Representation Matters.

It really does and yes, anyone CAN write a story, but I’d hope they LISTEN and learn as much as possible before releasing it to the world, especially when you’re dealing with living people, religions, and NATIVE KIDS. There’s a long history of misrepresentation, exploitation and stereotyping of native peoples.

MAGIC IN NORTH AMERICA is problematic and we await your response…


A Fan

**SIPS TEA (out of the Goblet of Fire)**

Thanksgiving PSA


My Korean students’ hand turkeys. Assignment was to write what they were most thankful for. 🙂 Click image to view more closely, then click again to zoom! 


Well, it’s that time of year when teachers and parents look for books that celebrate Thanksgiving. Ultimately, Thanksgiving in the United States is a holiday to give thanks, eat copious amounts of food and spend time with family. The history of the holiday however is very much sugar coated and this is evident in a lot of Thanksgiving children’s literature…

If diverse literature is necessary for our children’s growth, we must be sure to let diverse voices speak, and speak clearly and true.

Most people don’t even know that the Pilgrims interacted with Wampanoag Indians. People just know about “Pilgrims and Indians.” There is rarely any discussion about what happened after the sharing of food (broken treaties, take-over of land, violence and disease). Some people think that children are too young to know the real history but I beg to differ; almost any topic can be brought to a level that children can understand and handle. The relationship between the Pilgrims and Wampanoag involved understanding and protection. There were treaties, agreements and opportunities for celebration. The Wampanoag taught the Pilgrims how to harvest and survive on their land. The first “Thanksgiving” as we’ve come to call it, happened in 1621 and was a result of the Pilgrims shooting off guns to celebrate a successful harvest. Wampanoag leader Massasoit sent warriors to check out the ruckus but realized they were just celebrating, so he and his men joined in on the celebrations, hunted and brought food.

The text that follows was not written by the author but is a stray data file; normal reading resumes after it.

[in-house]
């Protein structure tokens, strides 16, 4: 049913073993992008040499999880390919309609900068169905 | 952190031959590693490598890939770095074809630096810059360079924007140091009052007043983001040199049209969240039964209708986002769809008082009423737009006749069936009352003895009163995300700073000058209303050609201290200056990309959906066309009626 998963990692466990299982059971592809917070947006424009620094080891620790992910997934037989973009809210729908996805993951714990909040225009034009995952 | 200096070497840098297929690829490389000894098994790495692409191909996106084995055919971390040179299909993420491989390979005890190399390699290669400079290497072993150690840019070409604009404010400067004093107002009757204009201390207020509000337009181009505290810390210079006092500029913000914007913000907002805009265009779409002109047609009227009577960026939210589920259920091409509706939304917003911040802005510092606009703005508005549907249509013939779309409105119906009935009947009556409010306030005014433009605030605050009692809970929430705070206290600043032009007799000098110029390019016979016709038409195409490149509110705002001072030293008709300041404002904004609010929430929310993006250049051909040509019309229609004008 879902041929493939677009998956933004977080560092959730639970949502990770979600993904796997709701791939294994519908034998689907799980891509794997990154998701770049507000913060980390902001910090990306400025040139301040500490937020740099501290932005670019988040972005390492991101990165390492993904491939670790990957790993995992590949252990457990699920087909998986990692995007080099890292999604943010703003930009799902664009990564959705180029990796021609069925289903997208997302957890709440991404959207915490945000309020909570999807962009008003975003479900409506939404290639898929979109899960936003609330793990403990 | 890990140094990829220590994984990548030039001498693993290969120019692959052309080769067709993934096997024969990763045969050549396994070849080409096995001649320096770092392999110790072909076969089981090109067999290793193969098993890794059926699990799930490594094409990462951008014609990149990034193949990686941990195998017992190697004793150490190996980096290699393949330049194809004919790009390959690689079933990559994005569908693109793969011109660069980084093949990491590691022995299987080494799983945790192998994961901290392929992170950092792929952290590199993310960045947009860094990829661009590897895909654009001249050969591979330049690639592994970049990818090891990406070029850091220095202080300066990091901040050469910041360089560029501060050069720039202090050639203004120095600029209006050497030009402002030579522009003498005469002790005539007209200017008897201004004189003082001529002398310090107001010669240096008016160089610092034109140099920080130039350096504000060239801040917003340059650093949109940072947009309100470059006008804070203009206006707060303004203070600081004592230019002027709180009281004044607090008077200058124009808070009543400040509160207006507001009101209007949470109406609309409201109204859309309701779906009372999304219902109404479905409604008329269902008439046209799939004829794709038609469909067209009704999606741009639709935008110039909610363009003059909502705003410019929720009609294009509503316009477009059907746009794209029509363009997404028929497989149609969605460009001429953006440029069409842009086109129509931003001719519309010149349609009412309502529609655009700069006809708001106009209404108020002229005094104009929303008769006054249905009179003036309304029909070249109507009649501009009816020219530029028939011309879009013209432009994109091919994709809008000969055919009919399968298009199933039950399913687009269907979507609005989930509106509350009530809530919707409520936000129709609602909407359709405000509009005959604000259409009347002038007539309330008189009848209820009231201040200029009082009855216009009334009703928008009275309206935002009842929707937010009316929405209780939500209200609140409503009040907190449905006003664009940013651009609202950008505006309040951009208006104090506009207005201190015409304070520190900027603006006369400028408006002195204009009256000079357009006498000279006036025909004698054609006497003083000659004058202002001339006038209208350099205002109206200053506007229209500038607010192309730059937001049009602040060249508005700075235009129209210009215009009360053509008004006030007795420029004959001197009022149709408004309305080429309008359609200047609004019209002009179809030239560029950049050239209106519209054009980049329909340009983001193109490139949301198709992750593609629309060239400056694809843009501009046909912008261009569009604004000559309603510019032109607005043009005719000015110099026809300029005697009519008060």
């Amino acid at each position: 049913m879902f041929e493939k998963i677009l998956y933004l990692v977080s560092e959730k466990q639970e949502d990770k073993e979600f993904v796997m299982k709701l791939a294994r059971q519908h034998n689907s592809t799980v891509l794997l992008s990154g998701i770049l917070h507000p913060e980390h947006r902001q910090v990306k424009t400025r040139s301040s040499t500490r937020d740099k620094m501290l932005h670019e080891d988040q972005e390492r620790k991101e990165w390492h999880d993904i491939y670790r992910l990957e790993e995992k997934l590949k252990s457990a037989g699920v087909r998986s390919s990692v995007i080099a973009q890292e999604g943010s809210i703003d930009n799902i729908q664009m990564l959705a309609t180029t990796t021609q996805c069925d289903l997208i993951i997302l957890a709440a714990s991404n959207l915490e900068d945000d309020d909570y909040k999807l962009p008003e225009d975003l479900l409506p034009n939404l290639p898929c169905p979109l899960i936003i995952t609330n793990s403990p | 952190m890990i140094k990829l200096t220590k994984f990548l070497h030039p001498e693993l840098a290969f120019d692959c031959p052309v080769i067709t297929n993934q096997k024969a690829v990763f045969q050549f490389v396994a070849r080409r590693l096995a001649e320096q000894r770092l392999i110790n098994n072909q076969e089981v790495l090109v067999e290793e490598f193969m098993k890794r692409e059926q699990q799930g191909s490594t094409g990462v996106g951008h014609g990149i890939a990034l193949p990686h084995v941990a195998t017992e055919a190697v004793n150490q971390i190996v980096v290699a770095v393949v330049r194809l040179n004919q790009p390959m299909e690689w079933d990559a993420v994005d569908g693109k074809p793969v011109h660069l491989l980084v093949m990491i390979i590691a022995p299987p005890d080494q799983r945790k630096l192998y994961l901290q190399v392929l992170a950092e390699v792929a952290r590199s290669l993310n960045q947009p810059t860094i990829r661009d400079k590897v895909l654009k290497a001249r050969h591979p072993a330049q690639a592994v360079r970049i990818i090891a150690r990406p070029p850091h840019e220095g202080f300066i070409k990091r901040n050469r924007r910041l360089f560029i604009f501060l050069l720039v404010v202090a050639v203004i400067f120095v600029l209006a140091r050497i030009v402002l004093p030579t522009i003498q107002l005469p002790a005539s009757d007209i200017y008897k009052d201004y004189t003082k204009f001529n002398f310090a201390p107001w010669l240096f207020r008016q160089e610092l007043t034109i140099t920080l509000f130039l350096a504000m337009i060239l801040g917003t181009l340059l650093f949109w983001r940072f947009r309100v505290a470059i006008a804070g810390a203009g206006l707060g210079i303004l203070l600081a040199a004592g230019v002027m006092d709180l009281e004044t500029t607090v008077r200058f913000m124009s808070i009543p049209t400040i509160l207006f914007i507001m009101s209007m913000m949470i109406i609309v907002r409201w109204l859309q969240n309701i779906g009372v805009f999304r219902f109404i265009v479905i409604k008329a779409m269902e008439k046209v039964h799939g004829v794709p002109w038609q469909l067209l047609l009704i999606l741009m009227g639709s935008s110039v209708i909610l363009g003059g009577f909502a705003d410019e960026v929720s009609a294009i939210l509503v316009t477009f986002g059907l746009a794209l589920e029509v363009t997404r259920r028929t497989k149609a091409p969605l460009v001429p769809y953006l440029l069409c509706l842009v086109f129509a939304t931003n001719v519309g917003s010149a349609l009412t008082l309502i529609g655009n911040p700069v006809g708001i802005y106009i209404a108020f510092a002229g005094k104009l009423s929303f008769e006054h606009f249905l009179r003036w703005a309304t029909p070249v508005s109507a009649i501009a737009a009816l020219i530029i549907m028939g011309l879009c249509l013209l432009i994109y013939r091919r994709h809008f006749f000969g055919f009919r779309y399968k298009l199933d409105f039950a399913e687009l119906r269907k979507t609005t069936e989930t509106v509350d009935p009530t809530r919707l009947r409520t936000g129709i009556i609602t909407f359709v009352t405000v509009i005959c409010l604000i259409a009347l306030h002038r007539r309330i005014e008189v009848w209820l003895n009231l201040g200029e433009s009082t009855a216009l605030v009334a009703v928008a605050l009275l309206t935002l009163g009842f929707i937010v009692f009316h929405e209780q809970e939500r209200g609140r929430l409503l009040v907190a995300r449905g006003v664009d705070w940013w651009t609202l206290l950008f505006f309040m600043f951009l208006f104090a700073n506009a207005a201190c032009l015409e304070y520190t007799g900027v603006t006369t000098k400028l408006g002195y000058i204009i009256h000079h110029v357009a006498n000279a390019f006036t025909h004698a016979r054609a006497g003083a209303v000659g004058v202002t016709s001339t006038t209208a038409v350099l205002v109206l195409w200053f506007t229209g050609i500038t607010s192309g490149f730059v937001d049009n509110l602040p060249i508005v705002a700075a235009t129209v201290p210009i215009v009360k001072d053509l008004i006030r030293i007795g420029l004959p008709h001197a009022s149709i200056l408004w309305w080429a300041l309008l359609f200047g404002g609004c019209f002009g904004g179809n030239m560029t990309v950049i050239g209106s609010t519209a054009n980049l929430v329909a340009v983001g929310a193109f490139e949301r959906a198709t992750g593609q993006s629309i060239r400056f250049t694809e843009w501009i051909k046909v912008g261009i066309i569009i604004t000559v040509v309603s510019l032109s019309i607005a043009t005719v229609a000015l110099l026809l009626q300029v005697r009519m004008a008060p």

Perhaps many teachers are anxiously waiting to see their students dressed up as Pilgrims and Indians but please keep in mind that 1) There is a long and problematic history of “playing Indian” and cultural appropriation in our country’s history 2) dressing up as Native peoples reinforces the idea that Native people are only in the past; most people in the U.S. can’t name any contemporary Native American activists, musicians, writers, actors, lawmakers, etc. Also, many children’s books don’t bother to accurately illustrate the regalia (not costumes) of Wampanoag people; any old “Indian outfit” will do as long as it is cute. Representation is important.

Listed below is one really cool book and several GREAT links and resources for your consideration this Thanksgiving season.

Happy Thanksgiving! Gobble Gobble!


1621: A New Look at Thanksgiving (I Am American) by Catherine O’Neil Grace and Margaret M. Bruchac, 2004 National Geographic Children’s Books, ISBN: 9780792261391

American Indian Perspectives on Thanksgiving– Really great resource from the Smithsonian National Museum of the American Indian

The Real History of Thanksgiving Teacher’s Guide– History Channel Resource

Best Thanksgiving Books for Children– Good list of books

Are You Teaching the Real Story of the “First Thanksgiving?”– Great Education World article

What Really Happened on the First Thanksgiving? -Indian Country Today Media Network Article Thanksgiving article and book list